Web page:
The people of Hickory love and respect Henry but see Tess as an outsider, treating her with suspicion and disdain. When one of the town’s golden girls dies in a terrible accident, everyone holds Tess responsible. But Henry keeps his secrets even closer now, though it seems that everyone knows something about him that Tess does not.
When a sudden polio epidemic strikes Hickory, the townspeople band together to build a polio hospital. Tess knows she is needed and defies Henry’s wishes to begin working at there. Through this work, she begins to find purpose and meaning. Yet at home, Henry’s actions grow more alarming by the day. As Tess works to save the lives of her patients, can she untangle the truth behind her husband’s mysterious behavior and find the love—and the life—she was meant to have?
A Library Reads Top Ten Book of October 2017
Praise for The Stolen Marriage:
"[A] well-crafted crime-tinged tale." —Publishers Weekly
"The Stolen Marriage is the kind of story that will grab you and refuse to let you go until you turn the last page." —All About Romance
"Readers will be sucked in immediately...you just can't go wrong with a book with [Chamberlain's] name on the cover." —Southern Pines Pilot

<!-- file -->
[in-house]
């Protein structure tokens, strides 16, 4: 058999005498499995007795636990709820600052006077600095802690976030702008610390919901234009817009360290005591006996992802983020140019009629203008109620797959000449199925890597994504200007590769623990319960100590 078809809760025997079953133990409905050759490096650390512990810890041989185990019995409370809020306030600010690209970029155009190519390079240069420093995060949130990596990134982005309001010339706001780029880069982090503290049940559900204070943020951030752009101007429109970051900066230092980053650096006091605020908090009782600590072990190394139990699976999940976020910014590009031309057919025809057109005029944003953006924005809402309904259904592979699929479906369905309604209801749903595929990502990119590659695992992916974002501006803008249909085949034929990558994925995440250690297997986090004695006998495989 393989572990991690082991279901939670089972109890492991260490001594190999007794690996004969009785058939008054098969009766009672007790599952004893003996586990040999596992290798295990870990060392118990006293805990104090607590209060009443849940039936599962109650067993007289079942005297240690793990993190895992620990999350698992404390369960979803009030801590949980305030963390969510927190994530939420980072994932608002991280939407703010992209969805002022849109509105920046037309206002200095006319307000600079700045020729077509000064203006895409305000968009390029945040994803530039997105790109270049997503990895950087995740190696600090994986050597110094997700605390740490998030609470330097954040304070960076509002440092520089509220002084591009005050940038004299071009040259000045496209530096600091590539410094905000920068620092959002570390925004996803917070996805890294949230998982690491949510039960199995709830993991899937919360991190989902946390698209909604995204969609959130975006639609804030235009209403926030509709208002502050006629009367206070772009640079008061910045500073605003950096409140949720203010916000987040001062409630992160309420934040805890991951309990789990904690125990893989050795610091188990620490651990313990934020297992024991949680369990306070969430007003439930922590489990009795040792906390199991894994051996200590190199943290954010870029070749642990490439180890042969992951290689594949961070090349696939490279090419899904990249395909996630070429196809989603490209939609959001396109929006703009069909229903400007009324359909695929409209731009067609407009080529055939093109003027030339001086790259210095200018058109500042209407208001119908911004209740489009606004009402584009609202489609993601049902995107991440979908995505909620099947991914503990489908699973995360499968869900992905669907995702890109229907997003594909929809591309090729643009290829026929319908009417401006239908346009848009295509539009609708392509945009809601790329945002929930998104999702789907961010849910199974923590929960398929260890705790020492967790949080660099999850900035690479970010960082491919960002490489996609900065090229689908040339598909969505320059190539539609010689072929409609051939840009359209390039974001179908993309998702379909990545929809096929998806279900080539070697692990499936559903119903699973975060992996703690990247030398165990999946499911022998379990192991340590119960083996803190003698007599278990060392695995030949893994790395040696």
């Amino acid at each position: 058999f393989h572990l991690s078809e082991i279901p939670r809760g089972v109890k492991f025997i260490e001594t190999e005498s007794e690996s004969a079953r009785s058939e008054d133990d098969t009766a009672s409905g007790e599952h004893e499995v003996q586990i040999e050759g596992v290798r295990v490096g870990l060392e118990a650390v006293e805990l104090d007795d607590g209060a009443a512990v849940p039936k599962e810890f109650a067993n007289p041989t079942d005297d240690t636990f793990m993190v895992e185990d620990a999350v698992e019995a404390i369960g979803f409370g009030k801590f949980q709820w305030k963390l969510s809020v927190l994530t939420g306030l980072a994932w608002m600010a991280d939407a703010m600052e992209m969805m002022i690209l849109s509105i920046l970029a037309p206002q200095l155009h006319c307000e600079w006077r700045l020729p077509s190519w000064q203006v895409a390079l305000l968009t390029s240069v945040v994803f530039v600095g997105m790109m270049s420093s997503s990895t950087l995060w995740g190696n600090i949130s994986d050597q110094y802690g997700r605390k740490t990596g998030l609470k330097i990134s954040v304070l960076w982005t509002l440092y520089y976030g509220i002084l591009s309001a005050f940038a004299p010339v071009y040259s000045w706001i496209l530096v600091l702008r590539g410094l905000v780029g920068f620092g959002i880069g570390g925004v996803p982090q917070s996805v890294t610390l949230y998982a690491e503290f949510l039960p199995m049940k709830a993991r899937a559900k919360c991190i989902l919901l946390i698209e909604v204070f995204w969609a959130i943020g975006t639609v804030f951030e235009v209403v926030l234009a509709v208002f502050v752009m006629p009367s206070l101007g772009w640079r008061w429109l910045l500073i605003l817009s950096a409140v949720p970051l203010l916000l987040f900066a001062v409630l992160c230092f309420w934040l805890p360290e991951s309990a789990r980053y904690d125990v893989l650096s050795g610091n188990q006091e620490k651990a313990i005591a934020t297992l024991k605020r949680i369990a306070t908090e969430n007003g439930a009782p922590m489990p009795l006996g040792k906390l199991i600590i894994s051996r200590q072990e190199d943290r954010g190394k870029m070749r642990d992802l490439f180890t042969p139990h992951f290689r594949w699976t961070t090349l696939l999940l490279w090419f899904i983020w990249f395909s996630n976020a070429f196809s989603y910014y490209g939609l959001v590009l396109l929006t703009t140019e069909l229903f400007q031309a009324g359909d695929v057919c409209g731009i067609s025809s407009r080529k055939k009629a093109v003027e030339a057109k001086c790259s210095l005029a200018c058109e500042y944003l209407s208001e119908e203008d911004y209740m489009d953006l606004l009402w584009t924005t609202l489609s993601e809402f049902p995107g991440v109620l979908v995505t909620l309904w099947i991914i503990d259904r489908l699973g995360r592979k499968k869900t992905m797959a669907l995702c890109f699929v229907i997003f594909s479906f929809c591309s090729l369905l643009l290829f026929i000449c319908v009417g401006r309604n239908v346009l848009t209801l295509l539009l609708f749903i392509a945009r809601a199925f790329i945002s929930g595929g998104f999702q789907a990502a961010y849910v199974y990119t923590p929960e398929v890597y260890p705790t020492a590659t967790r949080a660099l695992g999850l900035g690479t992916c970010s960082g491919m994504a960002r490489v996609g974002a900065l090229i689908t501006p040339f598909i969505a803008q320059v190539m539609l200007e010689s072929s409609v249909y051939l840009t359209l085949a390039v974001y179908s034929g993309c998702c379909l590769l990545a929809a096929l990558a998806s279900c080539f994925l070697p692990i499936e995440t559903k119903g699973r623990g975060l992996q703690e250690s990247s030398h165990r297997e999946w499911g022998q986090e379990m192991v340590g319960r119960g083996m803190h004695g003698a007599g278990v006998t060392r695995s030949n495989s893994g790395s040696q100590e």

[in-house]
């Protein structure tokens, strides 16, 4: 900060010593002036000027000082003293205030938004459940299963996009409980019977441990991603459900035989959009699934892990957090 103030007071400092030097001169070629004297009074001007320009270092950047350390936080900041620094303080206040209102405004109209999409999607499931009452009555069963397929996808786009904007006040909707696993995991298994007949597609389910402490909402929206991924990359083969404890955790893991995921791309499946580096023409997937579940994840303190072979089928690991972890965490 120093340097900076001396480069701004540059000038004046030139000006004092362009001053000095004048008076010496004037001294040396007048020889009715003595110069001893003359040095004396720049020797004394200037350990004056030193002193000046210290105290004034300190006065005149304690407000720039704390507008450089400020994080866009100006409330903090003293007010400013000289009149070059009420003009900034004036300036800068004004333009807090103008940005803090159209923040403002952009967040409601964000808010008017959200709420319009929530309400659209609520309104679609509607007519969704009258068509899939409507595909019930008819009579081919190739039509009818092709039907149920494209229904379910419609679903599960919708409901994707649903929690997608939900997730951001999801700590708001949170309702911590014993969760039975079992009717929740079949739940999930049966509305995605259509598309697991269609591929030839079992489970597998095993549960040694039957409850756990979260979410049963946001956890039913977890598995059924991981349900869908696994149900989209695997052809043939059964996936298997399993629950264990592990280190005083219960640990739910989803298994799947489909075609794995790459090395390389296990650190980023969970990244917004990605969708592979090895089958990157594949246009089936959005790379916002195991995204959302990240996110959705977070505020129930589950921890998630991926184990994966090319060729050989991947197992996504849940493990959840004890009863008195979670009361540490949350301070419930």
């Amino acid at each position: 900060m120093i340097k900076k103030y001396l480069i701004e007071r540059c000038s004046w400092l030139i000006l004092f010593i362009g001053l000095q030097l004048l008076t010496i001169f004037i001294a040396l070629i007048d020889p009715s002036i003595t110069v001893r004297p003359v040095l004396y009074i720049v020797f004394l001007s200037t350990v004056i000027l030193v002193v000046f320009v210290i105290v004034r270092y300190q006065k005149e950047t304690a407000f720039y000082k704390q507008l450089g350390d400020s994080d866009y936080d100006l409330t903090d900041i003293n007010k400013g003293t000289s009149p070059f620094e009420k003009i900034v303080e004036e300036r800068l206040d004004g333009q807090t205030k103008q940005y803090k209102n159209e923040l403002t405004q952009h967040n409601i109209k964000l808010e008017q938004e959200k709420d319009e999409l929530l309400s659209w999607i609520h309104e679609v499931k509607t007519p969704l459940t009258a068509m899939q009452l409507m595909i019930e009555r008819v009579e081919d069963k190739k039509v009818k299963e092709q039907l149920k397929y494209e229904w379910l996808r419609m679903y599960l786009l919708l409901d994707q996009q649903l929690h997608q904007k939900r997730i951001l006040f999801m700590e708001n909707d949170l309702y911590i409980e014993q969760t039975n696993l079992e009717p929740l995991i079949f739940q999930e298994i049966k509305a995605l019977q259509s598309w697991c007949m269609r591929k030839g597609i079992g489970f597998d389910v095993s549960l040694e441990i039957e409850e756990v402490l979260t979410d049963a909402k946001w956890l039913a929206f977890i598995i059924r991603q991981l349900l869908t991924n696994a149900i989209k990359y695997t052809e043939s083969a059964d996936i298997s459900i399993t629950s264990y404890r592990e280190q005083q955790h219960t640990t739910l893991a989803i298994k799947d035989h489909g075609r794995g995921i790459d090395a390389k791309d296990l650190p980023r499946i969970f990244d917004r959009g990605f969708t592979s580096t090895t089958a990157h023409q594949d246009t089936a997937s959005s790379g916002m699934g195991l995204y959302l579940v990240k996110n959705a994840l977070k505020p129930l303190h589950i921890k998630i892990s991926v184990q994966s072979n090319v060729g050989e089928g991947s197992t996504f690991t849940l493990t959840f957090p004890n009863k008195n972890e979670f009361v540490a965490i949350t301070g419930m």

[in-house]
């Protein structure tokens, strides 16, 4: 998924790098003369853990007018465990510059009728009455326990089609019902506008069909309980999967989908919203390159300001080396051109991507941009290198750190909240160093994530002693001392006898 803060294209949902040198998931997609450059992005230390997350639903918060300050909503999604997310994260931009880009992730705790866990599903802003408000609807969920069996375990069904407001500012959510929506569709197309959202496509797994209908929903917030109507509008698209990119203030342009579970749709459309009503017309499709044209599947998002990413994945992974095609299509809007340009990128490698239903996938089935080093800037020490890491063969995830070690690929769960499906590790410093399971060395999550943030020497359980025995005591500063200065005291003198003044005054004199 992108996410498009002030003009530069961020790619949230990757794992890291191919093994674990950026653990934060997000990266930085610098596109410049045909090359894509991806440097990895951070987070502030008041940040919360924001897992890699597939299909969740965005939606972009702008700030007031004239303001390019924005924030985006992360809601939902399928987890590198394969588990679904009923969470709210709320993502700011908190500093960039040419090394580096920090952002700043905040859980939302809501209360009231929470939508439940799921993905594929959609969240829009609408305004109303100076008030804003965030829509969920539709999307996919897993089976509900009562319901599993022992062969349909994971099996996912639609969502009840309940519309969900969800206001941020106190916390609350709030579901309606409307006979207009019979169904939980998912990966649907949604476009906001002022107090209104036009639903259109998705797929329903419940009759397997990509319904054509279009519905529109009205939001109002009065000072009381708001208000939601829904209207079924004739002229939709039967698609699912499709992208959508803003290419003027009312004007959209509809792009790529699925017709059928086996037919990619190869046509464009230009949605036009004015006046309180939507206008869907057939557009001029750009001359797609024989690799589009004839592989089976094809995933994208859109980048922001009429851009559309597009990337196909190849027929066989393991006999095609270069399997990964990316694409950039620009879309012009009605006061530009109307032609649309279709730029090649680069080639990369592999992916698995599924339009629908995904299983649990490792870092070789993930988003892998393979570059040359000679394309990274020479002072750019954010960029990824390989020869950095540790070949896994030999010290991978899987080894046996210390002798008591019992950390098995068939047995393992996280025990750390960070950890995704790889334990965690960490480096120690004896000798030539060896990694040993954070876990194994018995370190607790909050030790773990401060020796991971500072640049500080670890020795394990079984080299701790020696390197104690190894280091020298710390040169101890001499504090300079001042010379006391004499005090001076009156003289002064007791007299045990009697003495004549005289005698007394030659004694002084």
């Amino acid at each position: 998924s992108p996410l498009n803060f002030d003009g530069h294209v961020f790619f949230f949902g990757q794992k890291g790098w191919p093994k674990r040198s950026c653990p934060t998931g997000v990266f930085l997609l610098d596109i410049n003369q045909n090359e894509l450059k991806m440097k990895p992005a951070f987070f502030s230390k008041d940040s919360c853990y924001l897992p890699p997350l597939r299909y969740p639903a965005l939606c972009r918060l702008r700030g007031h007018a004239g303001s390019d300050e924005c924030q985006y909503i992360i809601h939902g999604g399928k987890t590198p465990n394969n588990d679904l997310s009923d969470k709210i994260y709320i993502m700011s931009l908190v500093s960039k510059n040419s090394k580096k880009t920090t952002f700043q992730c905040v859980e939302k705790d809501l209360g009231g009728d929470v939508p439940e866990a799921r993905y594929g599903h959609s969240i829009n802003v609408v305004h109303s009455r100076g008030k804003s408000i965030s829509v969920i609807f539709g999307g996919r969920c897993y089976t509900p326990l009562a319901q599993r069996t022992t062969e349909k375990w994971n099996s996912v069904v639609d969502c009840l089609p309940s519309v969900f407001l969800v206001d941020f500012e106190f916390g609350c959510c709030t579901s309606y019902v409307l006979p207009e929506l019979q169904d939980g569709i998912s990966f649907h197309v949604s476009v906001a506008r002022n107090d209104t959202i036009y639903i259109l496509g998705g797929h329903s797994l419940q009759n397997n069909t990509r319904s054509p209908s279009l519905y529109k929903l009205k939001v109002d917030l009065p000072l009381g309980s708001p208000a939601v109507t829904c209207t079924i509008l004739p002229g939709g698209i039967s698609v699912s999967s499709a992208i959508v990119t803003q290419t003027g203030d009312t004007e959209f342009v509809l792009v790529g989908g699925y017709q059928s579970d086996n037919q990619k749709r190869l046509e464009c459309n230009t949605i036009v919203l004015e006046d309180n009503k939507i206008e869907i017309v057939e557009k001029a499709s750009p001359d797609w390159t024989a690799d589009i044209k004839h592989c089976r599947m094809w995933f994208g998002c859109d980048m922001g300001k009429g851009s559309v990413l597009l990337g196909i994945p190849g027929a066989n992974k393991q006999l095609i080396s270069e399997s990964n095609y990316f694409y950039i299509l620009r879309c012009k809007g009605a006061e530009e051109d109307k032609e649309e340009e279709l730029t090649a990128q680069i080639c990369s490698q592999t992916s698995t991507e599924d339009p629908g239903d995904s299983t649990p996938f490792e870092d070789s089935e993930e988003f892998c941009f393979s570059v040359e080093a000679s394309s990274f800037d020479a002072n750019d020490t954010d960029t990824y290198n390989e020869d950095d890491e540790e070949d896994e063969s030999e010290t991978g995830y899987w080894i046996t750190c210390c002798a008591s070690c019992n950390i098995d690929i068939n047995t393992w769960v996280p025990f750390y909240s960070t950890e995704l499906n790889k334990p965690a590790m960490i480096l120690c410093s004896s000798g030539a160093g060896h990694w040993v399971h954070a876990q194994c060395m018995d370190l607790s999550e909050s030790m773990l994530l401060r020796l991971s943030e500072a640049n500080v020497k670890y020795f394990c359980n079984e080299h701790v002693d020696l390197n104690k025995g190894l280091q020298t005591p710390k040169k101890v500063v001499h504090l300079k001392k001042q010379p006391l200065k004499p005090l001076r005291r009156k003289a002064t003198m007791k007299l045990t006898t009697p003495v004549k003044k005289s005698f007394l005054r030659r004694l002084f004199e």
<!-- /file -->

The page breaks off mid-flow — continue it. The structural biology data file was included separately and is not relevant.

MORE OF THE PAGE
In this sequel to Maids of Misfortune, it is the fall of 1879, and when the young San Francisco widow, Annie Fuller, is asked to investigate a fraudulent trance medium, she comes to a troubling realization. Despite Annie’s growing financial success as the clairvoyant Madam Sibyl, she feels increasingly guilty about the fact she doesn't believe in the astrology and palmistry her clients think are the basis for her advice.
Kathleen Hennessey, Annie’s young maid, has a plan. Just like the Pinkerton detectives she has read about in the dime novels, she is determined to assist her mistress in her investigations.
Nate Dawson, up-and-coming San Francisco lawyer, faces a dilemma. He wants to marry the unconventional Annie Fuller, but he doesn't feel he can reveal his true feelings until he has a way to make enough money to support her.
With Kathleen and Nate Dawson’s help, Annie delves into the intriguing world of 19th century spiritualism, encountering true believers and naïve dupes, clever frauds and unexplained supernatural phenomena, and she soon finds there are as many secrets as there are spirits swirling around the séance table. Some of those secrets will threaten the foundation of her career as Madam Sibyl and the future of her relationship with Nate Dawson, and, in time, they will threaten her very life itself.
In this second historical mystery in Locke's USA Today bestselling cozy Victorian San Francisco mystery series, readers will find the same combination of romance, mystery, and suspense they found in Maids of Misfortune. Uneasy Spirits is followed by Bloody Lessons, Deadly Proof, and Pilfered Promises. Locke’s shorter works, found in Victorian San Francisco Stories and Victorian San Francisco Novellas, feature minor characters from the series.